Wednesday, 10 November 2010

Waiting for Godot

This post was originally written on 17th June, 2009.

Tonight we went to watch Samuel Beckett’s Waiting for Godot, a tragi-comedy. (Also see my review of Krapp's Last Tape.) The production stars Ian McKellen (Estragon) and Patrick Stewart (Vladimir). I really enjoyed the show, especially Ian McKellen who was very funny and endearing. I was also deeply moved by the overpowering sadness of the play. I found the second act in which Pozzo (played by Simon Callow) and Lucky (played by Ronald Pickup) return particularly disturbing, as they come back blind and deaf respectively. They seem to have changed drastically from before. These changes suggest many possibilities for the fate of the characters. How long have Estragon and Vladimir been waiting? Is it only one day as Vladimir insists, or has it been much longer? Do Vladimir and Estragon even exist? In the end, Pozzo cannot see Vladimir and Estragon; and Lucky cannot speak to the tramps. Worse, Estragon’s memories are fading and Vladimir requires reassurance from the boys who come with Godot’s message that they can actually see him.

Finally, I found Lucky’s speech at the end of the first act very engaging. The idea that he can only speak under certain circumstances is heart-breaking. When the hat is put on his head, thus enabling him to speak his thoughts, he begins speaking as if it were his only chance to say everything that is in his mind. Watching him endlessly pouring out words that at first seem only half intelligible reminds me of some occassions when I tried to make my ideas understood and failed.

The full text of Waiting for Godot.

From the play:
(suddenly furious.) Have you not done tormenting me with your accursed time! It’s abominable! When! When! One day, is that not enough for you, one day he went dumb, one day I went blind, one day we’ll go deaf, one day we were born, one day we shall die, the same day, the same second, is that not enough for you? (Calmer.) They give birth astride of a grave, the light gleams an instant, then it’s night once more. — Pozzo in Samuel Beckett’s Waiting for Godot

3 Responses “Waiting for Godot at Theatre Royal Haymarket” →

naperville mom
June 17, 2009
Gosh! I’ve to see this now…:)

June 18, 2009
Did you just oh so casually and in passing mention that you saw a live production (of anything!!!!) with both Ian McKellen and Patrick Stewart? Shizer, I got to get me to London.

June 18, 2009
Lawrence G. commented on Facebook: “And now you have to read The Trilogy, followed by a crash course of Pinter and Coetzee. And then head off to Thomas Love Peacock and Laurence Sterne rather than Joyce.”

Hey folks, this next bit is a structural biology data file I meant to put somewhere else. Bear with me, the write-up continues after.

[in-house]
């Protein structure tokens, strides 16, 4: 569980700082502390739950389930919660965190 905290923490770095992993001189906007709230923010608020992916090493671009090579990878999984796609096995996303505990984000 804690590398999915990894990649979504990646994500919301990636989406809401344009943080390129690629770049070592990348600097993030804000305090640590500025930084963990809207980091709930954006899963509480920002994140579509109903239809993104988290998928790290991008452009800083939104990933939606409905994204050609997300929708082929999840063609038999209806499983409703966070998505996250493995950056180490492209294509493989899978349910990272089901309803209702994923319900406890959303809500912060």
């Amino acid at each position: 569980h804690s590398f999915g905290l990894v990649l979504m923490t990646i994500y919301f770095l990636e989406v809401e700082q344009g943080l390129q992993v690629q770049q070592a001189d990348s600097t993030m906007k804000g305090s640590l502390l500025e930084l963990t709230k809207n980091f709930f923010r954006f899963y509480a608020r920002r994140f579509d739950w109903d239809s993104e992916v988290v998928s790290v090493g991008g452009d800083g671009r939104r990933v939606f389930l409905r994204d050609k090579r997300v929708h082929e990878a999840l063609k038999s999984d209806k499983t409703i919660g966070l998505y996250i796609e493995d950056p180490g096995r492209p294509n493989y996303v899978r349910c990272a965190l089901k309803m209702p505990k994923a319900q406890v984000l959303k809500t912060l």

1 comment:

  1. Waiting For Godot
    The Genius of Samuel Beckett
    Absurdity and Existential Angst
    Interlaced with Humanity and Deity

    Take for instance this interchange:

    And yet . . . (pause) . . . how is it
    –this is not boring you I hope–
    how is it that of the four Evangelists
    only one speaks of a thief being saved.
    The four of them were there
    –or thereabouts–
    and only one speaks of a thief being saved.
    Come on, Gogo, return the ball,
    can't you, once in a way?

    (with exaggerated enthusiasm).
    I find this really most extraordinarily interesting.

    One out of four.
    Of the other three,
    two don't mention any thieves at all
    and the third says that both of them abused him.



    What's all this about?
    Abused who?

    The Saviour.


    Because he wouldn't save them.

    From hell?

    From death.

    I thought you said hell.

    From death, from death.

    Well what of it?

    Then the two of them must have been damned.

    And why not?

    But one of the four says that
    one of the two was saved.

    Well? They don't agree
    and that's all there is to it.

    But all four were there.
    And only one speaks of a thief being saved.
    Why believe him rather than the others?

    Who believes him?

    It's the only version they know.

    People are bloody ignorant apes."

    One imagines these two as buffoons
    And rightly so, for they are
    Yet we should also see ourselves
    Reflected in their buffoonery
    For we too are as lost as they are
    We too know we will die
    We too are lost in the wilderness
    We too can see the paradox of the Word
    The Word of the Bible
    Whether the word comes from God or Godot
    We are always left waiting to be saved
    We too are waiting for Godot to save us
    And all we can do is Wait and Wait
    Wait with our fellow humans
    Here in this urban wilderness
    In our existential folly
    In the absurdity of life



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